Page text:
The skies of central and northern Chile are known around the world for their sharpness and clarity, thanks to the fact that it only rains about 60 nights a year. And given DH's fascination with all things shiny and sparkly, we knew we had to make our way there.
On the way, we stopped in at the coastal city of La Serena (with a claim to fame as a summer beach escape). We didn't have any specific plan and started questioning our decision while checking into our hotel- the proprietor was a grumpy Scottish ex-pat (we think the grumpy part was just part of his shtick) who was not La Serena's best salesman. Since this was the second hotel in a row that we had stayed in which we were the only guests, we put the question to our Scottish host who told us that the tourist season in La Serena was "February". We then asked what the can't-miss-sights of La Serena were and were told that "there weren't any". To some extent he was right- La Serena was another Spanish colonial town with too many food dishes comprised of ham and/or cheese, a number of nice squares and a few churches, but there really wasn't much here to hold our interest so we packed up and headed to the Elqui Valley.
In 1982, scientists measured Earth's magnetic forces for the first time by satellite. The satellites found the Earth’s greatest point of energy (and magnetic centre) is in South America and is in and around Chile’s Elqui Valley.The Elqui Valley sits well out of the way of city lights and maintains a gentle, steady climate with little wind or precipitation. So if stargazing is your thing, it’s one of the best places in the world- numerous international observatories have been constructed in the area. On a moonless night, the starry skies can be seen up to the eighth magnitude with the naked eye. The Milky Way is oh-so-milky and Jupiter makes the brightest show at night. In fact, the galaxy’s viewing is so superb, you simply have to peel your roof off, lay in bed , and stare upward. And that’s exactly what we did at a hotel called Elqui Domos where the rooms are two story, tent-like dome structures – the bed is on the second floor and you can zip the roof off, load the blankets on (it gets cold), and stargaze all night. They even have a mini observatory on site that allows up close views of old, young, and teenage stars- we explored the Milky Way, various constellations, and Jupiter and we were left with a presentation that had us thinking that our entire planet might be a molecule on the whisker of a rat in an alternate universe. If you want to feel similarly insignificant you can watch a YouTube video at this link:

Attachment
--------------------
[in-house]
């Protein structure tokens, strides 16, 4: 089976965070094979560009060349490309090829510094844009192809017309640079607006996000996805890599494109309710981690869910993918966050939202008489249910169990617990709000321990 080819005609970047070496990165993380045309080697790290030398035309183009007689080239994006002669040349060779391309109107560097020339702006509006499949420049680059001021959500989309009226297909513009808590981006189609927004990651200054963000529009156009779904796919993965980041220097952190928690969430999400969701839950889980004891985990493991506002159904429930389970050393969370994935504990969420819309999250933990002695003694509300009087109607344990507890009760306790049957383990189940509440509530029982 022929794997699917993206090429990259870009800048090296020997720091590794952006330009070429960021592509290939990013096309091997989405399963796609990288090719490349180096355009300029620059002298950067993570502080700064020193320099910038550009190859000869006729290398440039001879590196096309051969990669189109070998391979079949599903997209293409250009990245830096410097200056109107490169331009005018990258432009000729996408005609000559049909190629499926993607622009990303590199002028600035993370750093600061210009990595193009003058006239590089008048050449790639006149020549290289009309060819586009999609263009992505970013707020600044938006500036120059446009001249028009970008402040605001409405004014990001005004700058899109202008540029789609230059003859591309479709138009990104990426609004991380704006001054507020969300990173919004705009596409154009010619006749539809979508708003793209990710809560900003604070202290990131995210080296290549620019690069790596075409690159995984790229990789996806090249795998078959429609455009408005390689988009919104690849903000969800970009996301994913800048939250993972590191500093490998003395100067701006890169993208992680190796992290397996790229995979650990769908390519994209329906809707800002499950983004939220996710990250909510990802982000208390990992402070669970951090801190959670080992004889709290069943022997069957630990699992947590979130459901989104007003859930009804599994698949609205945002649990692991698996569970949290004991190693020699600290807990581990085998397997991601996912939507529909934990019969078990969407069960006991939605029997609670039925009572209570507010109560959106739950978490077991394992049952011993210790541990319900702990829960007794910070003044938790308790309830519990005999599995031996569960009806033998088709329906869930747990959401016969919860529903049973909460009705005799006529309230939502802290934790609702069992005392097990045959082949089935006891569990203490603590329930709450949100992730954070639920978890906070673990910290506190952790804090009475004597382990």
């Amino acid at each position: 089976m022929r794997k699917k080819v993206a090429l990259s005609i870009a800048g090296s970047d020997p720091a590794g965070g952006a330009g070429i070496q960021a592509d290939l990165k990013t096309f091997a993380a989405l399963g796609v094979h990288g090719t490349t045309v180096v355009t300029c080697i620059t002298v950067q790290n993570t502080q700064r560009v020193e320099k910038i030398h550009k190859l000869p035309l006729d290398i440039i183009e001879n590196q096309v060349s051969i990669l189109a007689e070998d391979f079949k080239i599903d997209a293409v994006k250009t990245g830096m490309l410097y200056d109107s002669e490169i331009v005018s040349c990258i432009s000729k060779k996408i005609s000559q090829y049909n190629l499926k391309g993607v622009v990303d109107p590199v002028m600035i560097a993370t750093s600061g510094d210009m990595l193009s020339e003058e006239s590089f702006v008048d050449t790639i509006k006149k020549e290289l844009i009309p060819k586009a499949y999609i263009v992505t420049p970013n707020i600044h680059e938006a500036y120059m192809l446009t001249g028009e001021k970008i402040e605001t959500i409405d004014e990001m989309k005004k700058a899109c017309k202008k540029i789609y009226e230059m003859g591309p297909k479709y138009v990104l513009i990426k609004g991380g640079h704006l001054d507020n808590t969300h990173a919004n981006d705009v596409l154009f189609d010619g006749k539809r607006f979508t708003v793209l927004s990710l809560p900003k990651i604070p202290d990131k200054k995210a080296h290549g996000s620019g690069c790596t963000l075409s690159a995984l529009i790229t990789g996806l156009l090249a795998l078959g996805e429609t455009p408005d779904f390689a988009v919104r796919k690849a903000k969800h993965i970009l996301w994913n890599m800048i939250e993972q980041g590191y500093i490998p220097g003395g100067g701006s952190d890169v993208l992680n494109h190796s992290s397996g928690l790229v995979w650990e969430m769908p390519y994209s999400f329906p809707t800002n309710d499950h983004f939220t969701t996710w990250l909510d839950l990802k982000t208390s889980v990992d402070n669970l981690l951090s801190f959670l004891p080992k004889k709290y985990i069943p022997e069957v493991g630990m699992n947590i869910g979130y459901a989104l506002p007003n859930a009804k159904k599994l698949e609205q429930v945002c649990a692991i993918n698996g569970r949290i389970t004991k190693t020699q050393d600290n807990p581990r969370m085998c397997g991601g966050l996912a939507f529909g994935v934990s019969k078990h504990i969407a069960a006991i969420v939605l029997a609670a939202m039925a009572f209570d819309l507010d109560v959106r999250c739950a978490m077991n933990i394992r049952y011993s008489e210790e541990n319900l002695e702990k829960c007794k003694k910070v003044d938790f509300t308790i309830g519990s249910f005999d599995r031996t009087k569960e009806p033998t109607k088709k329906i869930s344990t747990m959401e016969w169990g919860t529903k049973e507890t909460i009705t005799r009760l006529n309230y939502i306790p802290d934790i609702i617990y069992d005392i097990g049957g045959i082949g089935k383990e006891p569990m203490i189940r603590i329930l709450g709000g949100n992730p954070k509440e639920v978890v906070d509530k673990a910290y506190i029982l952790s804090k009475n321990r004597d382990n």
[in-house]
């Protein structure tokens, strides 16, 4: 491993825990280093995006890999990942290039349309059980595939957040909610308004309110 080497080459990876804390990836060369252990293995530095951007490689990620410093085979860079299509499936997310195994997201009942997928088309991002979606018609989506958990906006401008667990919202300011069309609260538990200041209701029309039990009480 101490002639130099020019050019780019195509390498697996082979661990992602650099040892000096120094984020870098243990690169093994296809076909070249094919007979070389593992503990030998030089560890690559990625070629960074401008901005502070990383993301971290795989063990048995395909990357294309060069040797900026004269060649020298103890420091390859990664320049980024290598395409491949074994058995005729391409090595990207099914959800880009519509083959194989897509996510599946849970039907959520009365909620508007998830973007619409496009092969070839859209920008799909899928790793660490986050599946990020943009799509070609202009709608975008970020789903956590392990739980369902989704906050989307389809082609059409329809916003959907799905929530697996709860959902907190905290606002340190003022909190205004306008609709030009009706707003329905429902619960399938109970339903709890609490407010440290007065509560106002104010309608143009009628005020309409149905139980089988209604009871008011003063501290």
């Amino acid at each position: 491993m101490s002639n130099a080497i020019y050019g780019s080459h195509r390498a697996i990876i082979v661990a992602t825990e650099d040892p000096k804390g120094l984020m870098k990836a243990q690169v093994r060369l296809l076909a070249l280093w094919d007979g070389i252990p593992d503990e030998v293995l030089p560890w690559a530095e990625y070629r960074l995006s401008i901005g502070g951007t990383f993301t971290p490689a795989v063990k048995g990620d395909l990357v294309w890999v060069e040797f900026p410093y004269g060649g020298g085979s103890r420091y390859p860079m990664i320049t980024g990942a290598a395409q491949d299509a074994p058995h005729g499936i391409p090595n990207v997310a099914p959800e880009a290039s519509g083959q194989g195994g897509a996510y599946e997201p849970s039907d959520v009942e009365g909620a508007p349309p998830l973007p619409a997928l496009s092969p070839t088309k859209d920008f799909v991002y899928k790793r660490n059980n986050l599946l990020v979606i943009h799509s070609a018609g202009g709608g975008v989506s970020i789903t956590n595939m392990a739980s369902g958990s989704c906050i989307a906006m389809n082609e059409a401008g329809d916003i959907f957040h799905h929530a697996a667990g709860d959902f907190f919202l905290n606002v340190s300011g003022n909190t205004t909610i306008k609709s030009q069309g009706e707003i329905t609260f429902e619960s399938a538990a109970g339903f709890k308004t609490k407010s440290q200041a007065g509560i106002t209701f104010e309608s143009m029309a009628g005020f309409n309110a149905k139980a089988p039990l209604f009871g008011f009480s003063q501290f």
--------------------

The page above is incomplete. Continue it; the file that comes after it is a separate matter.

Our daylight adventures had a western flavour. DH (where the 'D’ stands for Deadeye Daisy) wanted to explore the valley on horseback. Looking very much like a Chilean Cowgirl and Cowboy we hooked up with some folks from Milwaukee and with some slightly independent-minded trail horses spent a few hours exploring the spectacular terrain of the valley. DH is temporarily bow-legged but she wants me to download a couple of John Wayne movies so I think she’s only a six-shooter and a black mask away from going Lone Ranger on me.
Stargazing and bronco riding didn’t leave much time for sleep but we had a great time in this high energy zone of the world